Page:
The retroactively classified stuff is bullshit and irrelevant. The classification system itself is ridiculous as people can just declare whatever they want to be classified. Even if it’s a report showing their department in a bad light. Just linking to a news report about the drone program can cause an email to be considered classified. It’s ridiculous but these are details and people don’t do details.

    Bush and Rove delete +6 million emails during an investigation of the attorney general scandal and that’s perfectly fine. A former SoS used freaking AOL one of the least secure email platforms out there during his term and deletes all his emails and of course that’s perfectly fine too. You just have to have to belong to the proper political party.

  15. An Interested Party says:

    The Founders would have been appalled at someone running for President while under criminal investigation. The Founders would also have been appalled in general by Bill Clinton, who certainly resembles a man with a talent for low intrigue and the little arts of popularity.

    Compared to Donald Trump? You would be wise to remove that beam from your own eye before you cast aspersions on the Clintons…

  16. wr says:

    @Matt: Oh, and guess what? Remember how Giuliani kept shrieking about how Hillary was completely bought by corporations and foreign governments because she got $250K per speech from them and to make it worse she wouldn’t release the transcripts?

    Guess who routinely got $200K per speech from corporations and foreign governments and had in his contracts no transcripts could ever be released?

    I think there are a few reasons why we won’t see AG Rudy…

  17. HarvardLaw92 says:

    @MBunge:

    Not for nothing, but move on man. You dislike Clinton; we get that, but Jesus, enough already. No need to segue EVERYthing into an opportunity to vent your spleen …

    🙄

  18. Pch101 says:

    @Console:

    Abraham Lincoln won a plurality in the 1860 election. I don’t see how the electoral college had anything to do with the Civil War.

    Some sort of showdown over slavery was inevitable because it was a divisive policy that had to be set aside in order to get the Constitution ratified. If anything forced the issue, it was the expansion of the union and the conflict over whether new states would permit slavery. (Both sides understood the implications of allowing or forbidding slavery as the country added territory.)

  19. HarvardLaw92 says:

    @Pch101:

    There is a Scene in Amistad where Anthony Hopkins, as John Quincy Adams, calls the impending Civil War “the last battle of the American revolution”. I absolutely agree with that sentiment. It resolved through war what the framers had been unable to resolve by any other means.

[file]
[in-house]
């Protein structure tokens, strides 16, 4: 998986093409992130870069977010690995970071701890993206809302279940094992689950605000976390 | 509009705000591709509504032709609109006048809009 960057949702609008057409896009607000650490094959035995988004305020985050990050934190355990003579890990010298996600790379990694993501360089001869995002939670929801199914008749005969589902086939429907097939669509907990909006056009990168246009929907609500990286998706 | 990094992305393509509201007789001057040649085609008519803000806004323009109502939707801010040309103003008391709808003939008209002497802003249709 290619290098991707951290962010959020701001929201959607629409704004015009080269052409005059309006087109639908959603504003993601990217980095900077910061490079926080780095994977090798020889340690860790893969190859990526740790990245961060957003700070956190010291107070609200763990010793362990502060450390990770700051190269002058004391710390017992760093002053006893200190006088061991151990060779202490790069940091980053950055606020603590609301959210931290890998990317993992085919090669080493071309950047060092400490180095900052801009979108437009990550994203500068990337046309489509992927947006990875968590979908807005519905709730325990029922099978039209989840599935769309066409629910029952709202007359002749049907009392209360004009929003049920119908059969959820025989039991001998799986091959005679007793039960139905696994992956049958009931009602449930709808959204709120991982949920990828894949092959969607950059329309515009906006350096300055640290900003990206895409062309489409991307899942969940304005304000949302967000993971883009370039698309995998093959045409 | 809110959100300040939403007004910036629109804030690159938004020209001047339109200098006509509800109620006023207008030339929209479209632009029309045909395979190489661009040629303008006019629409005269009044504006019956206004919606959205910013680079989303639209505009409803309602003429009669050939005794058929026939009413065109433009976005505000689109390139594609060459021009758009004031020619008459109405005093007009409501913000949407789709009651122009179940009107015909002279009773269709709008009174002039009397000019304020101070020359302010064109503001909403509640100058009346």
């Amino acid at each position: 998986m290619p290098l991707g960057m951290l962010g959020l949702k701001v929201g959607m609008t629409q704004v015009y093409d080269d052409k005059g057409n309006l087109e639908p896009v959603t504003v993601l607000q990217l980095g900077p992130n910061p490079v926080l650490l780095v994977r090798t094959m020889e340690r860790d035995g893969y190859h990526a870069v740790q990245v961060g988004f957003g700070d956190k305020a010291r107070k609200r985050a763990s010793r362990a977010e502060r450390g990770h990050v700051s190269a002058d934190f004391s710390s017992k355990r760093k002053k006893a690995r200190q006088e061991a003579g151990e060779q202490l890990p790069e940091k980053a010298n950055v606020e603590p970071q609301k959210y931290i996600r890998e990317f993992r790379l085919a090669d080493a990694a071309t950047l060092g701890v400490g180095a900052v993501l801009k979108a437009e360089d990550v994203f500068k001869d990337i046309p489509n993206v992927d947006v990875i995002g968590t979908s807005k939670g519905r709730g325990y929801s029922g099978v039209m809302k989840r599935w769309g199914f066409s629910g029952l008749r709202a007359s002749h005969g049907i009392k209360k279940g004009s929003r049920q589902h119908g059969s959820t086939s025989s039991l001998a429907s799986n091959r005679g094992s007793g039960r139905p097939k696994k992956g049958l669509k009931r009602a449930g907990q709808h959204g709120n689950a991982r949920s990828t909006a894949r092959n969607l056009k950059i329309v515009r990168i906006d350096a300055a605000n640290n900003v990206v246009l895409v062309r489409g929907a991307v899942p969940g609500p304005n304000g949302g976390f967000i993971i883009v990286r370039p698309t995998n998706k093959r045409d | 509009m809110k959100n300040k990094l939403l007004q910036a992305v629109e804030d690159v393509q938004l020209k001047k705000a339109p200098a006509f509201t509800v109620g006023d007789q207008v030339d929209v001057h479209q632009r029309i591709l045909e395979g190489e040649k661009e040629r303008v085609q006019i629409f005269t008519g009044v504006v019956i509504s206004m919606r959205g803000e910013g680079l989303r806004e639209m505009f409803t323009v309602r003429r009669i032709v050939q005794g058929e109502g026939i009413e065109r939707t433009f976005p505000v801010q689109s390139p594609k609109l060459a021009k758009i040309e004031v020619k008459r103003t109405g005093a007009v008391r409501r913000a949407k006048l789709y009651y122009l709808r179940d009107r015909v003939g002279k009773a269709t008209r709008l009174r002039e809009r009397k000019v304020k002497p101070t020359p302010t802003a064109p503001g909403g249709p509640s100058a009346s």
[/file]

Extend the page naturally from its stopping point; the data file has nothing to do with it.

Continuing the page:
20. Kylopod says:

    @Pch101:

    and we usually defer to majority rule (although obviously not in this particular election.)

    The EC doesn’t ever defer to the majority; rather, its choice usually coincides with that of the majority (or more accurately, plurality). There is nothing in the current system prescribing that the EC has to pay the slightest attention to how the majority of the national electorate voted. And it never does. It’s just that in practice the winner of the popular vote almost always happens to be also the winner of the electoral vote.

    One point that Hendrik Hertzberg has made (Hertzberg has been one of the most vocal critics of the EC and advocates of electoral reform among mainstream pundits; alas, he’s in his 70s and it appears he hasn’t written anything since last year, which is a shame, as his perspective on the 2016 outcome would be valuable) is that the biggest problem with the EC isn’t these occasional elections where the popular-vote loser becomes president, but rather the fact that the system affects the entire way candidates structure their campaigns in every election, where they focus on “battleground” states and literally ignore the rest of the country.

  21. Just 'nutha ig'rant cracker says:

    @Steven L. Taylor: Original Intent is a sham designed to explain away the fact that one side or the other wants to game the system in some way that favors its constituency. The fact that the Right seems to be in more need of gaming the system is simply happenstance.

  22. @Kylopod:

    is that the biggest problem with the EC isn’t these occasional elections where the popular-vote loser becomes president, but rather the fact that the system affects the entire way candidates structure their campaigns in every election, where they focus on “battleground” states and literally ignore the rest of the country.

    Indeed.

  23. @Just ‘nutha ig’rant cracker: Well, given the nature of conservative thinking, it is more than happenstances that original intent arguments are more likely to be deployed by the right.

  24. Kylopod says:

    Here’s an article by a political scientist that gets into even more detail about how the EC wasn’t part of some grand design, but a cobbled together compromise whose reasons have mostly become irrelevant today:

    http://www.rawstory.com/2016/11/a-political-scientist-explains-why-theres-no-reason-to-keep-the-electoral-college/

  25. Bob@Youngstown says: